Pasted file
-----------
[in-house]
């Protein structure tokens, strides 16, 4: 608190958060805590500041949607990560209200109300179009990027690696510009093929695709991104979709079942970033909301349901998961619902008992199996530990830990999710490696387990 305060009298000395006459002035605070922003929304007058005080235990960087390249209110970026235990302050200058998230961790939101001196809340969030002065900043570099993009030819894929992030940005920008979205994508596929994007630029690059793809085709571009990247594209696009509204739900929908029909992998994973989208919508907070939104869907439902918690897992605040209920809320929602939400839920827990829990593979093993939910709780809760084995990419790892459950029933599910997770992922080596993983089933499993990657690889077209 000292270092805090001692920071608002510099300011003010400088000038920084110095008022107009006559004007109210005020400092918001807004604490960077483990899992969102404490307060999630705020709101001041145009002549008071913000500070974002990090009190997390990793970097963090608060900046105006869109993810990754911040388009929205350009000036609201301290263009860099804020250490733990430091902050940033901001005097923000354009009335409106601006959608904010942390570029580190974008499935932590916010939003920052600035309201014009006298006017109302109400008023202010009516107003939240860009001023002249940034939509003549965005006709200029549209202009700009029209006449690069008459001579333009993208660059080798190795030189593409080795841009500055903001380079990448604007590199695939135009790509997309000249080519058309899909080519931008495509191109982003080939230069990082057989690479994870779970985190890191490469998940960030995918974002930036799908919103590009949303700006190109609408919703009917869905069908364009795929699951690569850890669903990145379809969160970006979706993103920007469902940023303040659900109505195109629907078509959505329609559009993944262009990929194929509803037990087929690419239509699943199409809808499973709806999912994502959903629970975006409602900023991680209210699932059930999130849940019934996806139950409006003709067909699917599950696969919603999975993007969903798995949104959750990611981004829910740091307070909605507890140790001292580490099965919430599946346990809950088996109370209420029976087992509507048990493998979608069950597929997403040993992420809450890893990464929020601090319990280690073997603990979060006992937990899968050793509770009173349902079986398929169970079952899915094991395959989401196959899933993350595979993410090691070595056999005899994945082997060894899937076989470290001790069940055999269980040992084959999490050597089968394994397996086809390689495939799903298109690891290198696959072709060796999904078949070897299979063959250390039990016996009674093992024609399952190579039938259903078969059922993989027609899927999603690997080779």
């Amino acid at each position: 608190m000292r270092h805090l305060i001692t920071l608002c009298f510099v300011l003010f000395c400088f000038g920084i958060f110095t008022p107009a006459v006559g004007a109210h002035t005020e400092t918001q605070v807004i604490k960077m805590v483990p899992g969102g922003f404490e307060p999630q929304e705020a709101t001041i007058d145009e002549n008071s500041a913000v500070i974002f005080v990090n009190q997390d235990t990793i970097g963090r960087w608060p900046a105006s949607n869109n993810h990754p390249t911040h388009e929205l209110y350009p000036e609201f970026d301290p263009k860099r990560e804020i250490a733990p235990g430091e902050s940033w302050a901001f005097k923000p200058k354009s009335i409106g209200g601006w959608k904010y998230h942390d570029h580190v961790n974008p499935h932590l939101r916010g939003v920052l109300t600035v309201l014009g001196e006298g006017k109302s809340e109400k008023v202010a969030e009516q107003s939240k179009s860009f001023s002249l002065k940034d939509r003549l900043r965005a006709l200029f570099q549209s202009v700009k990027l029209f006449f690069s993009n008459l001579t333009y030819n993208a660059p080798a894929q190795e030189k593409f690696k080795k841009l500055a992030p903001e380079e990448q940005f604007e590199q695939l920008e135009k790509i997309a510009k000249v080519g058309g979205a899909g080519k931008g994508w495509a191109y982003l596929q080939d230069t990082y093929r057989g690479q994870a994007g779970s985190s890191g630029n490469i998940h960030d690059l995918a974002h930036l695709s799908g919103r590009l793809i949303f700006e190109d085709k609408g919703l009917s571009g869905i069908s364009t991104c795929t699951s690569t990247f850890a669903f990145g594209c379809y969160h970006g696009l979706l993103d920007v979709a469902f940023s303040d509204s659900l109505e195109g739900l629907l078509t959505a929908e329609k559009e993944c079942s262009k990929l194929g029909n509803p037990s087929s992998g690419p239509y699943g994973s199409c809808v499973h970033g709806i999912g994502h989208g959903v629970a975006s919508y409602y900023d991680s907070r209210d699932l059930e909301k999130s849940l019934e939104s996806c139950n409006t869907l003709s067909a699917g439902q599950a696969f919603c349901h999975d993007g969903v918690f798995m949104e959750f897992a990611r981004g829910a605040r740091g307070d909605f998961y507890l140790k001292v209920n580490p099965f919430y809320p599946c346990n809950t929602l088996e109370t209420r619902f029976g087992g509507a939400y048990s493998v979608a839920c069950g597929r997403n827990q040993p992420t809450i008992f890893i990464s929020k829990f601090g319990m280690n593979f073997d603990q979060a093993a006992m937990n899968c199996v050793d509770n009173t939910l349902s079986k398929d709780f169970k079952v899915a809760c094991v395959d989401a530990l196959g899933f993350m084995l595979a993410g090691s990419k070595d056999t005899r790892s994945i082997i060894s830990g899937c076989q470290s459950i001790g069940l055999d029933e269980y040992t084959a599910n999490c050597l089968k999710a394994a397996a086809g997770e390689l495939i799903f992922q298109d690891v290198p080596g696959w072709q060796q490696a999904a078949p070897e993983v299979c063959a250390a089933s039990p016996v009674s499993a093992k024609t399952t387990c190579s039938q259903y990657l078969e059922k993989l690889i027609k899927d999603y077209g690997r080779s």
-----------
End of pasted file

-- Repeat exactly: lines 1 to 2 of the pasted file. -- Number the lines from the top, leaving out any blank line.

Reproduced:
[in-house]
């Protein structure tokens, strides 16, 4: 608190958060805590500041949607990560209200109300179009990027690696510009093929695709991104979709079942970033909301349901998961619902008992199996530990830990999710490696387990 305060009298000395006459002035605070922003929304007058005080235990960087390249209110970026235990302050200058998230961790939101001196809340969030002065900043570099993009030819894929992030940005920008979205994508596929994007630029690059793809085709571009990247594209696009509204739900929908029909992998994973989208919508907070939104869907439902918690897992605040209920809320929602939400839920827990829990593979093993939910709780809760084995990419790892459950029933599910997770992922080596993983089933499993990657690889077209 000292270092805090001692920071608002510099300011003010400088000038920084110095008022107009006559004007109210005020400092918001807004604490960077483990899992969102404490307060999630705020709101001041145009002549008071913000500070974002990090009190997390990793970097963090608060900046105006869109993810990754911040388009929205350009000036609201301290263009860099804020250490733990430091902050940033901001005097923000354009009335409106601006959608904010942390570029580190974008499935932590916010939003920052600035309201014009006298006017109302109400008023202010009516107003939240860009001023002249940034939509003549965005006709200029549209202009700009029209006449690069008459001579333009993208660059080798190795030189593409080795841009500055903001380079990448604007590199695939135009790509997309000249080519058309899909080519931008495509191109982003080939230069990082057989690479994870779970985190890191490469998940960030995918974002930036799908919103590009949303700006190109609408919703009917869905069908364009795929699951690569850890669903990145379809969160970006979706993103920007469902940023303040659900109505195109629907078509959505329609559009993944262009990929194929509803037990087929690419239509699943199409809808499973709806999912994502959903629970975006409602900023991680209210699932059930999130849940019934996806139950409006003709067909699917599950696969919603999975993007969903798995949104959750990611981004829910740091307070909605507890140790001292580490099965919430599946346990809950088996109370209420029976087992509507048990493998979608069950597929997403040993992420809450890893990464929020601090319990280690073997603990979060006992937990899968050793509770009173349902079986398929169970079952899915094991395959989401196959899933993350595979993410090691070595056999005899994945082997060894899937076989470290001790069940055999269980040992084959999490050597089968394994397996086809390689495939799903298109690891290198696959072709060796999904078949070897299979063959250390039990016996009674093992024609399952190579039938259903078969059922993989027609899927999603690997080779």